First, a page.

by Pastor Doug Kings

Today’s Reflections is based on one I wrote for my congregation almost ten years ago. It continues the theme of how we read our ancient Bible in the contemporary world, this time looking at how modern media influences how we understand the Bible’s stories. Also, as I am leaving on vacation soon, Reflections will be taking a break for a few weeks.

A while ago I watched a documentary on the life of Cecil B. DeMille. DeMille is credited with being one of the founders of the Hollywood movie industry and considered a great and innovative director. DeMille was also a sincere if unconventional  religious man. His father was a preacher who read aloud from the Bible to his family every night. As a result, the Bible’s stories and images became lodged in DeMille’s imagination. It was this love of the Bible’s drama which would later inspire some of his greatest movies, including King of Kings, Samson and Delilah, and The Ten Commandments (which he made twice).

Beyond that, however, DeMille’s own religious beliefs were amorphous. His granddaughter said that DeMille didn’t go to church but rather that he “went into churches,” where he would sit alone and in silence. DeMille would often hold court in the studio cafeteria with the likes of Billy Graham, the local archbishop, or prominent rabbis.

In last week’s Reflections I talked about how the scholarly understanding of the Bible has changed dramatically over the past two hundred years. The difficulty has been, however, that little of this information has made its way into the public consciousness. The reasons are complicated, but DeMille may be partly to blame.

DeMille’s 1956 epic The Ten Commandments tells the ancient biblical story of Moses’ delivery of the Israelites from their slavery in Egypt. It explodes across the screen. No picture Bible, Sunday school book, or film strip (remember those?) could ever compete with such a retelling of this tale—nor could a simple reading of the Exodus story. While the story may have endeared itself to DeMille as a child, his nearly 4-hour, Technicolor, “cast of thousands” film version left that story in the dust.

Despite his usurping (and altering) the biblical version, religious people—clergy and laity alike—loved DeMille’s Ten Commandments. He made it so real! Who was Moses? He was Charlton Heston! Who was Pharaoh? He was Yul Brenner. What did the “angel of death” look like? It was an eerie green, snaking cloud wrapping around its victims. What was it like to part the Red Sea and let it flow back, drowning Pharaoh’s army? A huge tank built in Hollywood for the purpose and special effects photography showed us. Those images became lodged in the minds of anyone who saw DeMille’s version of this biblical tale.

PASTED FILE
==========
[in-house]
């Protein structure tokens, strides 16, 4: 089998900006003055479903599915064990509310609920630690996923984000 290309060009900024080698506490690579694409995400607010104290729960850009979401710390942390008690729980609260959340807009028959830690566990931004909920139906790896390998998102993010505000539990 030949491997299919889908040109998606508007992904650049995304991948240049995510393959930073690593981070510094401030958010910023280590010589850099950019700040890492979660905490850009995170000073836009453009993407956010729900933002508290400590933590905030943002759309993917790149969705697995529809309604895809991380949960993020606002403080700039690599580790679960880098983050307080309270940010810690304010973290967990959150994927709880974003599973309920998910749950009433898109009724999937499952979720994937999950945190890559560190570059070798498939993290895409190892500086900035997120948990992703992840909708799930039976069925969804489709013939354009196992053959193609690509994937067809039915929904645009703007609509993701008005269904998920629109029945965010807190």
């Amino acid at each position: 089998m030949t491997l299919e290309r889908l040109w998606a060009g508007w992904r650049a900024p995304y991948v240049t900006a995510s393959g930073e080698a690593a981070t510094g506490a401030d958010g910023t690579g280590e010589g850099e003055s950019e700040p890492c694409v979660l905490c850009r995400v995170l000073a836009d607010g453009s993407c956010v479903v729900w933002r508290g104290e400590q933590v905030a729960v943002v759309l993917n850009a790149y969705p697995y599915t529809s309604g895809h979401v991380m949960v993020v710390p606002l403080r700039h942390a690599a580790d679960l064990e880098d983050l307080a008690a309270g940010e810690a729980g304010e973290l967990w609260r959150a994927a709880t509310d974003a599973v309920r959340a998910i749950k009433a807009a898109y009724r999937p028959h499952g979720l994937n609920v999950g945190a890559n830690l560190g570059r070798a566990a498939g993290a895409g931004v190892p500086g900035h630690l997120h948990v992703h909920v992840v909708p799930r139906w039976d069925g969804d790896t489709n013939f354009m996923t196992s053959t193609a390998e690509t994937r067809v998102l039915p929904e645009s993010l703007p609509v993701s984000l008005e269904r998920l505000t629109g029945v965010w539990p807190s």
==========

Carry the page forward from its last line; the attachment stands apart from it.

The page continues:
DeMille and the other early cinema pioneers had recognized the incredible psychological and emotional power of this new medium. Humans have always been story tellers. Invented in the 18th century, the popularity of the novel quickly spread across the globe. Then moving pictures, sound, and spoken dialog were combined to bring stories to life more vividly than life itself.

Thus movies are “real” in ways written stories are not. Novels must rely on our imagination while movies do the imagining for us. In effect, movies hijack our imagination. For millions who read the novel, Gone with the Wind’s Rhett Butler will always be imagined as his movie interpreter, Clark Gable. Indeed, movies are so vivid that they usually push aside any written version of a story. Ironically, DeMille’s movie version is now better known than the Bible story he heard as a child.

As I wrote last week, the epic tale of the founding of Israel told in the first books of the Bible is increasingly viewed as just that: a tale and not history. There isn’t space here to explain why this is so, except to say that there is little or no evidence to support it and quite a bit that contradicts it. As a result of the archaeological data, biblical scholars increasingly view the story of Israel’s founding as a mythological story of Israel’s origins. It was written to give Jews, living three to four centuries before Jesus, a sense of identity: their meaning, purpose, and place in the world as God’s chosen people.

DeMille once said, “Give me any two pages of the Bible and I’ll give you a picture.” He knew the Bible overflowed with human narrative and drama which could be adapted for any age. It’s widely recognized, for example, that his second The Ten Commandments is as much about DeMille’s Cold War politics (with enslaving Pharaoh as a stand-in for Joseph Stalin) as it is about either religion or ancient history.

By making the Bible “real”, however, movies unfortunately also freeze it in our mind: this is the way it was and must always be. Remakes often flop because they challenge impressions left in people’s minds by their predecessors. Thus it becomes harder for us to reimagine a Bible story we have already “seen.” We’ve seen the sea part; we’ve seen Moses/Heston come down with the tablets. That’s the way it happened, our brain tells us.

It’s only in modern times that, for some, the Bible has become “frozen” as Gods’ “inerrant Word.” But stories can’t stand still if they are to continue speaking to us. Where DeMille saw the struggle against totalitarianism, African American slaves saw the struggle for their freedom. And similarly, scholars tell us, that is why the story was told in the first place: not to remember past events but to inspire struggle and resistance against Israel’s Greek and Roman oppressors. Real stories, true stories, bend and adapt. Today these stories can only live and inspire us if they are allowed to float free for each generation to hear anew.

Blessings in your life and ministry.